Efforts to initiate this Air Quality and Source Apportionment Study go back over a decade. In 1999, LAWA began its efforts to study LAX’s contribution to area emissions. However, the tragic events of September 11, 2001 brought to a halt the implementation of the study just as the field work (i.e., air monitoring) was beginning, and LAWA worked diligently over the next several years to re-initiate the study components.
In 2006, the project was formally reinitiated with the reestablishment of a Technical Working Group (TWG) composed of highly qualified professionals to advise and help navigate around the challenges facing this study. The TWG is comprised of air quality scientists and researchers from the U.S. Environmental Protection Agency (EPA), California Air Resources Board (CARB), South Coast Air Quality Management District (AQMD), State of California Office of Environmental Health Hazard Assessment, Federal Aviation Administration (FAA), and community organizations. While LAWA retained ultimate decision-making authority and responsibility for the study, LAWA and the TWG worked closely toward consensus-based decision-making and sought agreement among the respective participants on the scientific methods and processes used to conduct the study. CDM Smith has served in a scientific advisory role to LAWA management.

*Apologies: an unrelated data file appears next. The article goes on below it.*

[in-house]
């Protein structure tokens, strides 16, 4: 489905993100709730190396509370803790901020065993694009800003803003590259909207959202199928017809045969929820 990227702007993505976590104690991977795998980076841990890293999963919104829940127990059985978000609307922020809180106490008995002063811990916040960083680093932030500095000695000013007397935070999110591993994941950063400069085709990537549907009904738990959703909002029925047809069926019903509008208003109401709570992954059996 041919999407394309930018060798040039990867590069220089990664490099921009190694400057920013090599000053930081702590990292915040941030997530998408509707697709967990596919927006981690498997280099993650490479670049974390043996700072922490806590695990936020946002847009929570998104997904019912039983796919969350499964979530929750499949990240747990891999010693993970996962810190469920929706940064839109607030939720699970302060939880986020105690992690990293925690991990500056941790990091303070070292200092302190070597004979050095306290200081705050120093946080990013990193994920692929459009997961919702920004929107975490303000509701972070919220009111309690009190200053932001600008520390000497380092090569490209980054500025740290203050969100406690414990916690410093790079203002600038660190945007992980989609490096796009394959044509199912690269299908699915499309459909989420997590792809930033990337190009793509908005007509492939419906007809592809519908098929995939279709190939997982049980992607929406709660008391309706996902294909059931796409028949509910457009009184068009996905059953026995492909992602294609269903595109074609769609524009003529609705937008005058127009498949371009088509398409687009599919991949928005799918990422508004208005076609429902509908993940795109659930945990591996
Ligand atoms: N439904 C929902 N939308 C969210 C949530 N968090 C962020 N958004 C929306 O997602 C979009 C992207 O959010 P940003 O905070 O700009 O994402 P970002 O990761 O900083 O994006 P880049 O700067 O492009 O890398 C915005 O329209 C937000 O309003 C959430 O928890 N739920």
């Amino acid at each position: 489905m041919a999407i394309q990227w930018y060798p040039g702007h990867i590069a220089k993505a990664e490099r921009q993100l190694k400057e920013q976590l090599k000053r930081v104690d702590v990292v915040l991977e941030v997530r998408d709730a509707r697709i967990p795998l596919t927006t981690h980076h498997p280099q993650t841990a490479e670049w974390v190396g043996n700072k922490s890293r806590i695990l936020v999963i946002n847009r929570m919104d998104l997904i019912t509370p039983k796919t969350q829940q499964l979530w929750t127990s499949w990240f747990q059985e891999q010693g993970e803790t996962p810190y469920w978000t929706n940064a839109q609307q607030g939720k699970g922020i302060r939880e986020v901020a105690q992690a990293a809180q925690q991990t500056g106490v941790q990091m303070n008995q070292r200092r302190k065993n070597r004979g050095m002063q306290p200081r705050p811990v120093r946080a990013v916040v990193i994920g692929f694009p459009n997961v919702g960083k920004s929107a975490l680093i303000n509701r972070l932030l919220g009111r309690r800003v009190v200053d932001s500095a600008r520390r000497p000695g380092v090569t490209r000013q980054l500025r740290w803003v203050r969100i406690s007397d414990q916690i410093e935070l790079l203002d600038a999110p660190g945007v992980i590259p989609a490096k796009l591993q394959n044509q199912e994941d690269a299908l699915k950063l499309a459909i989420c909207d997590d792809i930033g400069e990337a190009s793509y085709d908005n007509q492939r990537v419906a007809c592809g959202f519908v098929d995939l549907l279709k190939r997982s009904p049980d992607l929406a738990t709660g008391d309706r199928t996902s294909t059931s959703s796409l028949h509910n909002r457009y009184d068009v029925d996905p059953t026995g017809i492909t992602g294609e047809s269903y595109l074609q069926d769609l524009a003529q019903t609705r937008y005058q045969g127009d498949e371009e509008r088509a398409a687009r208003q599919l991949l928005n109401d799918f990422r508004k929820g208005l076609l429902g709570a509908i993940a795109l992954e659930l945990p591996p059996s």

The study is broken up into two main components:
1. Technology and Methodology Feasibility Demonstration Project (Phases I & II) - Monitoring conducted at 5 on-airport locations to evaluate techniques ranging from experimental to proven were evaluated as part of this demonstration phase.
2. Core Study (Phase III) - Using the results of the Demonstration Project, the final phase of work evaluates and documents the contribution of LAX-related activities to area emissions.
In February 2008 a contract was awarded to Jacob's Consultancy, Inc. (later Leigh Fisher, Inc.), who conducted Phases I and II of the study. Tetra Tech, Inc. was selected in 2011 to conduct Phase III, the core study. Phase III monitoring was carried out during the winter and summer seasons in 2012. In conjunction with the monitoring, Phase III includes several types of computer modeling and analysis. The final report is scheduled to be completed in June 2013.